Friday, 11 March 2016
London Has Fallen
City Of Lon-Down
London Has Fallen
Directed by Babak Najafi
UK cinema release print.
Ha. Well here we go again... Gerard Butler’s stab-happy character Mike Banning is back in the line of fire, once more risking life and limb in the service of his president, reprised by Aaron Eckhart, in this fairly loud but never dull action thriller sequel to the previous film, Olympus Has Fallen (reviewed by me here). Now I quite liked the original movie and, of the two ‘Whitehouse under attack’ movies that came out that year, the other being White House Down (reviewed here), I thought that Olympus Has Fallen was the better of the two.
Now there were some warning signs that this sequel, London Has Fallen, might be in trouble as it seems to have seen off more than its fair share of directors in its long journey to the cinema, including the director of the original movie. That being said, I can’t say I felt in any way drastically let down by it and I was pretty excited to see my home town taking the brunt of the terrorist carnage this time around. London has been getting picked on for wide scale destruction a few times in the last five years or so by Hollywood movies... after a long drought which means my best memories of London under attack are still the British monster movie Gorgo, which I last saw when I was maybe eight years old. It’s just somewhat refreshing, after a long wilderness of not getting walloped, when you see famous places like London Bridge and Westminster Cathedral decimated (almost quite literally, in the actual sense of the word... no total destruction here) by the agents of evil and I have to confess that, despite reports that the movie is a bit shaky, I had a pretty good time with this one. It made absolutely no demands on my brain and, after a hard day at work, I kinda appreciated that.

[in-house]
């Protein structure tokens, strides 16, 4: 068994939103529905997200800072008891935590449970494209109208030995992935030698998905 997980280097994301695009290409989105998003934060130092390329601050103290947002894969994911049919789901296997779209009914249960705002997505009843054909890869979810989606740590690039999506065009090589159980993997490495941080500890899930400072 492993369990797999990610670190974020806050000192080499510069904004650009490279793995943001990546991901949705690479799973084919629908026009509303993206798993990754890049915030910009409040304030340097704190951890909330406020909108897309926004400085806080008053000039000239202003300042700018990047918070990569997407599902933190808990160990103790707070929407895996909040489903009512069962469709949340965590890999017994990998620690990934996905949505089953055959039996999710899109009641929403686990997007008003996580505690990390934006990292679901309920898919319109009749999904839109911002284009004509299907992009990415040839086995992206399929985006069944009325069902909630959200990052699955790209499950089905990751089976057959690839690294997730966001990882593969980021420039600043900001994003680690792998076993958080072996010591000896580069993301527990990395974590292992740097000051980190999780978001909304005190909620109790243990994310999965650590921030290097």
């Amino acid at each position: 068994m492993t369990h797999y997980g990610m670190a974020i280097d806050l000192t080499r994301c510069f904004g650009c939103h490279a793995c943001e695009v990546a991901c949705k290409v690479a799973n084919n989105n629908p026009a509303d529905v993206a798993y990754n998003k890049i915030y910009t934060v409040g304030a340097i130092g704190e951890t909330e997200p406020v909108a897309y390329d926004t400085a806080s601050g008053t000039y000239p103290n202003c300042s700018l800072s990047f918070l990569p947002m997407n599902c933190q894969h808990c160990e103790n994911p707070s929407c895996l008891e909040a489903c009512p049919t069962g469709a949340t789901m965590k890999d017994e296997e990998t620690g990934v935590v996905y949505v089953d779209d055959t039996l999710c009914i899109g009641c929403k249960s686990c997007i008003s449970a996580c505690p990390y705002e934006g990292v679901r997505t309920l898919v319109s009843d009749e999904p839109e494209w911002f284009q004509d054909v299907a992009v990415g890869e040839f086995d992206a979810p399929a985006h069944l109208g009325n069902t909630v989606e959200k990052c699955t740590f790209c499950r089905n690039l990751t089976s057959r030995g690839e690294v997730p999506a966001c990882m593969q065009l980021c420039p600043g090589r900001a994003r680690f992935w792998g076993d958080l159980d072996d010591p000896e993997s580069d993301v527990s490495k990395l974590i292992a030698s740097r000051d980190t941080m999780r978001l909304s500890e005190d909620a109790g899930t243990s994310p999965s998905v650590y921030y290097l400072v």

Najafi’s direction of the movie is pretty assured in that the way the action sequences are shot and edited continue the trend in this franchise of being absolutely straightforward and easy to decode. If you like action films but find yourself at odds with the editing on some of these modern blockbusters where they’re often, I suspect, just trying to edit themselves out of not having enough shot coverage, then you have nothing to be concerned about on that count here... the choreography of the stunts and action isn’t in any way confusing.
The Mike Banning character does, however, retain that uncompromising, almost gleeful, ruthlessness in his violence but... well I guess that’s just something that gives the character a unique edge. You may not necessarily agree with the wild abandon into which he throws himself into killing off his enemies but that at least has a certain amount of continuity with Butler’s role in the first one so I don’t think you can complain too vocally about that. I’m guessing the Americans will see him as a passionate patriot but personally, for me, he’s very much an anti-hero in his pursuit of violent solutions and, whether you hide it in jingoistic flag waving and go with it or not, the character is not somebody I would necessarily want to hang out with in a pub. As a fictional character though... yeah, I’m not going to get too distracted by that... I’m happy to watch violent movies and just assume that anybody watching who is not already of that mindset themselves is not going to be in any way influenced by this. Butler does what he does and he does it well. The same for Eckhart... he’s a harder character, in some ways, than he was in the first film but he has a certain amount of honour to him and your sympathies tend to align with him, as best as they can with such broadly drawn characters.